On Sun, May 29, 2016 at 12:53:26PM -0600, Kevin Fenzi wrote:
So, my 2 cents...
Some questions for upstream:
* I assume killed processes are logged in the journal, but Is there
any way to have a 'permissive' version? ie, simply log what would
have been killed, but not do anything? That would be very helpful to
folks to identify things that would be affected here without
disrupting them at first. It would also allow bugs in other packages
to get fixed up.
No, the killed processes are not logged, even at debug level, afaik.
PID1 simply loops over the control cgroup and sends signals.
I see how having a 'permissive' option could be useful.
* Does 'loginctl enable-linger <user>' take effect in
session? Or do you have to start a new one? does it persist over
sessions or only affects the current/next one?
Lingering applies to the systemd
--user instance, a.k.a. systemd@.service,
not to the session. Lingering means that systemd@.service is present
even if you are not logged in. If lingering is disabled, it is started
on login, and stopped on logout of that user.
Killing processes which are part of the session (session-<n>.scope)
doesn't have anything to do directly with lingering. It is controlled by
the global KillUserProcesses= setting.
The connection between KillUserProcesses= and long-running processes is
that if KillUserProcesses=yes is set (the new default), to successfully
create a process which survives logout two steps are needed:
1. move it out of the session into a systemd --user unit,
2. make that systemd --user instance persistent, i.e. enable lingering.
Setting lingering is done over dbus, takes effect immediately, and is
persistent (/var/lib/systemd/linger/<user> is created).
Setting KillUserProcesses can be done by modifying /etc/systemd/logind.conf,
and also takes effect immediately, if systemd-logind is reloaded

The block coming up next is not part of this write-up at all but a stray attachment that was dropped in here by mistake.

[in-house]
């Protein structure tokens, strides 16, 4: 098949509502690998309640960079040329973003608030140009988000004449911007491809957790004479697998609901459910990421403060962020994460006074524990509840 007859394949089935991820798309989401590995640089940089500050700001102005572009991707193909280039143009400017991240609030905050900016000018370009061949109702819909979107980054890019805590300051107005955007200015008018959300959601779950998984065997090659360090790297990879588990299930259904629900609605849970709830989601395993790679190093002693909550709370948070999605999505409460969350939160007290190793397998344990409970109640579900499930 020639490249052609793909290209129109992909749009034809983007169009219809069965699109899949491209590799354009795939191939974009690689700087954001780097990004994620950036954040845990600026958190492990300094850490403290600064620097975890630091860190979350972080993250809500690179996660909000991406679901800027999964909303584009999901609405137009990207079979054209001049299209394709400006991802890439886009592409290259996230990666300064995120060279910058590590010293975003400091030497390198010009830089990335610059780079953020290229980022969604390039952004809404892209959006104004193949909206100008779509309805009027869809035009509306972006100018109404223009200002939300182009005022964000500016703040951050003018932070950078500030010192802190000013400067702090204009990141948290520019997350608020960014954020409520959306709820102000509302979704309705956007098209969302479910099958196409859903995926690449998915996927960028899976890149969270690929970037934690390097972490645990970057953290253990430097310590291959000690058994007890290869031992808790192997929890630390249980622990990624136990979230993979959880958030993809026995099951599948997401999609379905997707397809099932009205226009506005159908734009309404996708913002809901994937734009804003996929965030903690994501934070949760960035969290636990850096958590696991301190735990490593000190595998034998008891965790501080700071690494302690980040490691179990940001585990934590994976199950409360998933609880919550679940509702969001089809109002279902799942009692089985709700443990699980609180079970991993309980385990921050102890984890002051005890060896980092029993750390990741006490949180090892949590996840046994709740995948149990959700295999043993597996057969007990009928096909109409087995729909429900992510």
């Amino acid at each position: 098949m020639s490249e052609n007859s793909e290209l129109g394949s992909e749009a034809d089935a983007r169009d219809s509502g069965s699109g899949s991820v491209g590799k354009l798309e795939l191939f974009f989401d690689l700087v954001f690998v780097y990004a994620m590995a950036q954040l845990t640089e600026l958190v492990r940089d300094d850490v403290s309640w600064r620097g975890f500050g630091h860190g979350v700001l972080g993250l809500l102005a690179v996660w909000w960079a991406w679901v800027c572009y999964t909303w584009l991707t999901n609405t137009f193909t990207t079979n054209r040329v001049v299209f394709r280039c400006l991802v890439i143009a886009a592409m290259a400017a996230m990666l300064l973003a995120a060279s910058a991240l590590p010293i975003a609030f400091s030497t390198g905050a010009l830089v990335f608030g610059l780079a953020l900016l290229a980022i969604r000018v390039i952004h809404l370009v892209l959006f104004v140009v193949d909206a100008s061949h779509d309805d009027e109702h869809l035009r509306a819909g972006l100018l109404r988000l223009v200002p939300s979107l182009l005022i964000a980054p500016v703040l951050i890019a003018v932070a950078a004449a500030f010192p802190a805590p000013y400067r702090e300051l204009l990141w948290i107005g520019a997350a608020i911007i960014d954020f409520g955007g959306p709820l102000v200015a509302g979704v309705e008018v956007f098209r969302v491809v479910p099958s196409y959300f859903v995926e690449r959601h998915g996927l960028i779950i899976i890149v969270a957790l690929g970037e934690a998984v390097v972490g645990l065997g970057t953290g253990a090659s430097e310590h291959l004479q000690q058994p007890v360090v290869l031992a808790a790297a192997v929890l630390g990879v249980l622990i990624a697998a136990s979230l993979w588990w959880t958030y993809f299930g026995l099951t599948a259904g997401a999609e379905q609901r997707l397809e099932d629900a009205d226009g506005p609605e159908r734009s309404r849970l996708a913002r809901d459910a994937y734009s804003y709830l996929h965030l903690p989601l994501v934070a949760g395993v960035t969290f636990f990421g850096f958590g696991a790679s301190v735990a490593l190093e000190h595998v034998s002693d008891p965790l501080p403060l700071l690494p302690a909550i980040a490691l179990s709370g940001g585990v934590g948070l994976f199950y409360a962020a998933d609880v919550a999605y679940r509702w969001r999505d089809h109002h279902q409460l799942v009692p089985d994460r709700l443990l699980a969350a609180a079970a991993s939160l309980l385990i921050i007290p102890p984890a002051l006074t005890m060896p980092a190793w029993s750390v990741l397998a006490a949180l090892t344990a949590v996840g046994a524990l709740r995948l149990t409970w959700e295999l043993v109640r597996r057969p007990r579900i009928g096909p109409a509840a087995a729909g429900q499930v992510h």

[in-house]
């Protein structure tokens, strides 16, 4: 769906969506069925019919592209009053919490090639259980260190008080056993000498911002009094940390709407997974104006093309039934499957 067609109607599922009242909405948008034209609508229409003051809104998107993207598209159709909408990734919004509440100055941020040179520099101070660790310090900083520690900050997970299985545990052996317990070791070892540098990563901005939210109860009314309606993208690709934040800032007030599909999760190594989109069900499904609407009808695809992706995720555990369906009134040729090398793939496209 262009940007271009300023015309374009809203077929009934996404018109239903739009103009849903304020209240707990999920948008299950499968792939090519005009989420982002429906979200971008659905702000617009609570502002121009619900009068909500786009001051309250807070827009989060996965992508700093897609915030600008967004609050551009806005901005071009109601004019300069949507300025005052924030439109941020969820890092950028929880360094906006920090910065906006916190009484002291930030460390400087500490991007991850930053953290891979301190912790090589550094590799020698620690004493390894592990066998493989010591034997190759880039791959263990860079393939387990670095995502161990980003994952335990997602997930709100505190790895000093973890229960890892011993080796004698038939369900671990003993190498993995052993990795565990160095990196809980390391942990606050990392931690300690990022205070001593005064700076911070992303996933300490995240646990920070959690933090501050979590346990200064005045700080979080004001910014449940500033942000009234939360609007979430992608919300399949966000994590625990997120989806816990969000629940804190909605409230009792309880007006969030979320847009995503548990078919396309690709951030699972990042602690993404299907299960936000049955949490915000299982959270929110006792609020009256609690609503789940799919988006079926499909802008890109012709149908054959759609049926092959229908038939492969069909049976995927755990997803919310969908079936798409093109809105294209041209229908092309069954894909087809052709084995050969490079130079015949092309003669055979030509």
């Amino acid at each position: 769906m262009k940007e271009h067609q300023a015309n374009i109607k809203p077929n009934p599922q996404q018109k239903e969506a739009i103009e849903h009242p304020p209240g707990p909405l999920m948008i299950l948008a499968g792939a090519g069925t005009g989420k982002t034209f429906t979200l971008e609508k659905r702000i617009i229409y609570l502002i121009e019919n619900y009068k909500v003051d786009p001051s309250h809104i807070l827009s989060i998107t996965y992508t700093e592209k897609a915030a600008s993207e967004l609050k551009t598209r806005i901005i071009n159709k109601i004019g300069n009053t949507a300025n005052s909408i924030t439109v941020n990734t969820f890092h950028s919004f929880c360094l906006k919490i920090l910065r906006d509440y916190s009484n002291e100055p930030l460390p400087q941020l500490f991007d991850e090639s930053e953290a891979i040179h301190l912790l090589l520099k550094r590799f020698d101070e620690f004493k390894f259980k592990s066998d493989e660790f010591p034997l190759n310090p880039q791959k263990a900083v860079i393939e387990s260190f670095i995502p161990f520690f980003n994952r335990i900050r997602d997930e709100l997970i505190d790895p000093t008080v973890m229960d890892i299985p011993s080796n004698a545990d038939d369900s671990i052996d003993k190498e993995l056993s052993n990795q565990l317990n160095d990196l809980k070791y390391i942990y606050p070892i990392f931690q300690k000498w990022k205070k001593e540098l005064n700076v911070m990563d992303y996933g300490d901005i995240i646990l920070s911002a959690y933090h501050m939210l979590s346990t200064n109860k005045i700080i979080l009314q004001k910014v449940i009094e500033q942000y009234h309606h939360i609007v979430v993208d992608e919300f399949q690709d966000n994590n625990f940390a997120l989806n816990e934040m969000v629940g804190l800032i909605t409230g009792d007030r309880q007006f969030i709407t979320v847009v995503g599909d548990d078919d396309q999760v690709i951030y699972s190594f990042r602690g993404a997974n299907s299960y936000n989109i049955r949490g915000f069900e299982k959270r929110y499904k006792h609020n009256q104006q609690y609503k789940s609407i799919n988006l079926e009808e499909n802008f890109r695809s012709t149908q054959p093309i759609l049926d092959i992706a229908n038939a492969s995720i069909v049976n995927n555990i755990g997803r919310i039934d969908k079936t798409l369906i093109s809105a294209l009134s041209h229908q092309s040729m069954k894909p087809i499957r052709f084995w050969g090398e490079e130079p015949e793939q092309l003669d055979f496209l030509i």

* How can I tell if linger is enabled or disabled on a user?
loginctl user-status <user>
loginctl show-user -p Linger <user>
* enable-linger/disable-linger need root? So, the only way the user
exclude things is to use systemd-run?
It is controlled through polkit. There are
org.freedesktop.login1.set-user-linger which by default requires admin privileges,
org.freedesktop.login1.set-self-linger which by default allow any user
to enable lingering for themselves.
So lingering (with the default policy) requires no privileges, just
an explicit enabling.
For the Fedora side:
I agree that it should be a F25 change so things can be coordinated and
so it has higher visibility for users. This would also allow time/a
chance for working groups to decide if they want to have a per edition
default that's different from the base one.
If something like a 'permissive' mode is possible, I would think it
would be nice to move rawhide to that for now, if not, I don't feel too
strongly either way on leaving it enabled for now. (On one hand
disruption for users, on the other hand rawhide users should all be
subscribed to this list and can change the default if they wish).
If we can handle the common cases, I think this is a lovely step